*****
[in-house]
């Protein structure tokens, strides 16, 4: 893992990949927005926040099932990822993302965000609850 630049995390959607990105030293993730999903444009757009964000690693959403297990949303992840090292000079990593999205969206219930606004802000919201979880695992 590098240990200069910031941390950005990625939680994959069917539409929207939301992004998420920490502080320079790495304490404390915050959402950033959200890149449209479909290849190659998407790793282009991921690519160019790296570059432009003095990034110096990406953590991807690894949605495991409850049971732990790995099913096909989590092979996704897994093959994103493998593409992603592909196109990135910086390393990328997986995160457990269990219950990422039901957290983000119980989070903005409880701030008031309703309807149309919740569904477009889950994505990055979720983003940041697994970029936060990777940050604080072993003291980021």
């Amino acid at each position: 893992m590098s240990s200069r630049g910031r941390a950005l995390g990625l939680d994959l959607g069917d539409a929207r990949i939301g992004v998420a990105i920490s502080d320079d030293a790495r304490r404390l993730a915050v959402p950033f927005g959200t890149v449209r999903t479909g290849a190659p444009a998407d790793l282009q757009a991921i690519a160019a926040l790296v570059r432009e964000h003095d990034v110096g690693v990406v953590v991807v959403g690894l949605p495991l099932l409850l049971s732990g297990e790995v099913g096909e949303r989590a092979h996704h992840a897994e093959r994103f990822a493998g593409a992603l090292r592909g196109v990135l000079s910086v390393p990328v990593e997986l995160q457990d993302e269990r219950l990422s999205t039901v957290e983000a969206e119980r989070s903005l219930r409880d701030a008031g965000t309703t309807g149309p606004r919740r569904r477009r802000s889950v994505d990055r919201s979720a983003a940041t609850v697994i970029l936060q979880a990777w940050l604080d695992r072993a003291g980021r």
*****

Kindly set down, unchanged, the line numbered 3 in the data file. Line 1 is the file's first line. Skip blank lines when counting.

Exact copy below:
């Amino acid at each position: 893992m590098s240990s200069r630049g910031r941390a950005l995390g990625l939680d994959l959607g069917d539409a929207r990949i939301g992004v998420a990105i920490s502080d320079d030293a790495r304490r404390l993730a915050v959402p950033f927005g959200t890149v449209r999903t479909g290849a190659p444009a998407d790793l282009q757009a991921i690519a160019a926040l790296v570059r432009e964000h003095d990034v110096g690693v990406v953590v991807v959403g690894l949605p495991l099932l409850l049971s732990g297990e790995v099913g096909e949303r989590a092979h996704h992840a897994e093959r994103f990822a493998g593409a992603l090292r592909g196109v990135l000079s910086v390393p990328v990593e997986l995160q457990d993302e269990r219950l990422s999205t039901v957290e983000a969206e119980r989070s903005l219930r409880d701030a008031g965000t309703t309807g149309p606004r919740r569904r477009r802000s889950v994505d990055r919201s979720a983003a940041t609850v697994i970029l936060q979880a990777w940050l604080d695992r072993a003291g980021r």